Fritz said Makhode “seeks to create the impression that the Minister may grant further extensions in terms of waiver applications, based on individual circumstances on a case by case basis”.
“The Director-General’s attempt to re-interpret the Minister’s decision is a contrivance and unsustainable … it is inconsistent with the decision communicated to ZEP holders and the public at large … it is directly contradicted by the Minister’s own public statements,” she said.
These were to the effect that he had made a final decision to terminate ZEP’s and the only option open to holders was to apply for other visas available under the Immigration Act.
“The Director-General’s contradictory position on individual exceptions demonstrates that there is no genuine intention to afford this remedy to ZEP holders. This is merely a ploy to downplay the impact of the Minister’s decision,” Fritz said.
She said there was no dispute that the Minister had failed to consult with the permit holders, civil society and the public before taking the decision, that most permit holders would not be able to get other visas, and that Zimbabwe remained politically unstable and was still experiencing extreme poverty.
She said waiver applications required that those applying had to show “good cause” why the specific provisions in the Immigration Act should not apply to them.This required the involvement of lawyers, which most permit holders could not afford.
Fritz attached an affidavit from an employer of a permit holder who described how she ultimately gave up, in frustration at the complexity, costs and delays in the process.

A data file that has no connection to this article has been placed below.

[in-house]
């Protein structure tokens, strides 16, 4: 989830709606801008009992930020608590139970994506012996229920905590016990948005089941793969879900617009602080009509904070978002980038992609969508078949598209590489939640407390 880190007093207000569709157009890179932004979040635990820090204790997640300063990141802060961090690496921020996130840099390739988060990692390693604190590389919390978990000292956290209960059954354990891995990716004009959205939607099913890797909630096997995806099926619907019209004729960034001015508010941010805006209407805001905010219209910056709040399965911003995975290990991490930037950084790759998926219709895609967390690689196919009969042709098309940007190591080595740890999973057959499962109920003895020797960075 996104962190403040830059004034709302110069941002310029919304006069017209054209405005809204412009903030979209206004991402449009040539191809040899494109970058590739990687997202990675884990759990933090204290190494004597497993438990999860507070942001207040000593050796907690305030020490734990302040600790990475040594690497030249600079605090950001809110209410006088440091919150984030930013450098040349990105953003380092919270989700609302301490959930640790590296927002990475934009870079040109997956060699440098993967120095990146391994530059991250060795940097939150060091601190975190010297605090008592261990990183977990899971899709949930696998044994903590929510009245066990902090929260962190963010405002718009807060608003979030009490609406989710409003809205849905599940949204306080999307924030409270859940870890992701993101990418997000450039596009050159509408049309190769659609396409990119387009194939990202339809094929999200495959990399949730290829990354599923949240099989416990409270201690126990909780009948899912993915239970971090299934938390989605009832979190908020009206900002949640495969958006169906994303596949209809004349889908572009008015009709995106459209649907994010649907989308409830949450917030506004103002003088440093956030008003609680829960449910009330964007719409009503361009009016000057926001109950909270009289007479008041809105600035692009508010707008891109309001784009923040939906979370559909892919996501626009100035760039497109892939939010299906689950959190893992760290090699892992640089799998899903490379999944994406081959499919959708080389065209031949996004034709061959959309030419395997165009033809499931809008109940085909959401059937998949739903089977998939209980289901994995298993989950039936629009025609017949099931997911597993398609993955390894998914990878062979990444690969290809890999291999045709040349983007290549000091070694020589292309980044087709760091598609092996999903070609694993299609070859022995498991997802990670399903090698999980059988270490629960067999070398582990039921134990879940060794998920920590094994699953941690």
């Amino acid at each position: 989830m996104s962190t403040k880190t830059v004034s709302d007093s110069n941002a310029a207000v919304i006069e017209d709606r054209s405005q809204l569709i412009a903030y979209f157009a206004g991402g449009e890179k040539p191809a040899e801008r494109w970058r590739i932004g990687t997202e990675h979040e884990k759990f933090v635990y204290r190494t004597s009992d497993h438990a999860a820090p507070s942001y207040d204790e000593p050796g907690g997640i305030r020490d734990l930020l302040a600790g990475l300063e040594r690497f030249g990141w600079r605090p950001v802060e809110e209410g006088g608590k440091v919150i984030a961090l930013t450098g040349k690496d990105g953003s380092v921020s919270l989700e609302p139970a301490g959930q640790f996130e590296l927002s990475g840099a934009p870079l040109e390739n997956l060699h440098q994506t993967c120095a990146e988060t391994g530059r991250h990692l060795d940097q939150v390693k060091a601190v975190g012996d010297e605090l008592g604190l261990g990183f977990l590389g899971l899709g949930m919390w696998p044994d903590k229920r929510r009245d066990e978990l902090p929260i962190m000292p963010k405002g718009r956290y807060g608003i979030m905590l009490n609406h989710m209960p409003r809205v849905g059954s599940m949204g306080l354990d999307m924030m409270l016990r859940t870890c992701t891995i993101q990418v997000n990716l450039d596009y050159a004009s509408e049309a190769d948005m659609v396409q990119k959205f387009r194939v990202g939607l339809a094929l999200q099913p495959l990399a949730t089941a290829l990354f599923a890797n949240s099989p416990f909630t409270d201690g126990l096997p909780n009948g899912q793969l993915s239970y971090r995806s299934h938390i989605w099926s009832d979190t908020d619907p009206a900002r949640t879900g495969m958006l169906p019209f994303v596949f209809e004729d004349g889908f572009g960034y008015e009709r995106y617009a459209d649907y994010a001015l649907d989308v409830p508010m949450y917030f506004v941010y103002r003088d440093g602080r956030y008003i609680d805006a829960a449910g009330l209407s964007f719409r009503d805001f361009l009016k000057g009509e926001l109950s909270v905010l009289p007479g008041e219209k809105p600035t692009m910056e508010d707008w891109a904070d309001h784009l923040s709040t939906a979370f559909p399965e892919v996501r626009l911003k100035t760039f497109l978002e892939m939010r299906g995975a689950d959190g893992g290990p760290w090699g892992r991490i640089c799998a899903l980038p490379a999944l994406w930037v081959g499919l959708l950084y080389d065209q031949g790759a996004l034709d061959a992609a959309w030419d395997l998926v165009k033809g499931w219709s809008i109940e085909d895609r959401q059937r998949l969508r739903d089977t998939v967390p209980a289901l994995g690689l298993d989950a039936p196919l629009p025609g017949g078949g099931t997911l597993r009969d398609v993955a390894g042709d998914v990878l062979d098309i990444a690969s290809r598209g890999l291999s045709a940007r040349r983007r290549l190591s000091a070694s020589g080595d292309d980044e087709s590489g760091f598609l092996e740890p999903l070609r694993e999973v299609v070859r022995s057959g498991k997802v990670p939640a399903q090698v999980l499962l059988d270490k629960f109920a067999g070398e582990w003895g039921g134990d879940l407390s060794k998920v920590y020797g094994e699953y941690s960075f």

The minister had also made the “astonishing” “admission” that in more than nine months, not a single decision in respect of the 4,000 alleged waiver applications, had been made, Fritz said.
“The ZEP holders were, on the Director-General’s own admission, forced by the dire conditions in their country to come to South Africa. They have been in the country for over a decade, have invested in businesses and careers, built families, have children and have forged lives here … it cannot be seriously denied that the Minister’s decision limits their right to dignity.
“This is compounded by his refusal to engage with them before making his decision, sending a message that their voices and experiences count for nothing.”
Fritz also weighed in on the public “attack” by Motsoaledi on the HSF for going to court, in which he stated that the foundation was engaged in a “desperate bid to blackmail the nation”, and that South Africa “was now under the dictatorship of some of the NGOs with some having faceless and dubious funders”.
“That the HSF should earn such scorn … for acting in the public interest and attempting to secure relief for a particular vulnerable grouping in South Africa, is an affront to the best traditions of our constitutional order,” she said.
The applications are to be heard together and the hearing has been set down for three days, from 5 to 7 October.
The consortium for Refugees and Migrants in South Africa has joined the proceedings as an intervening party.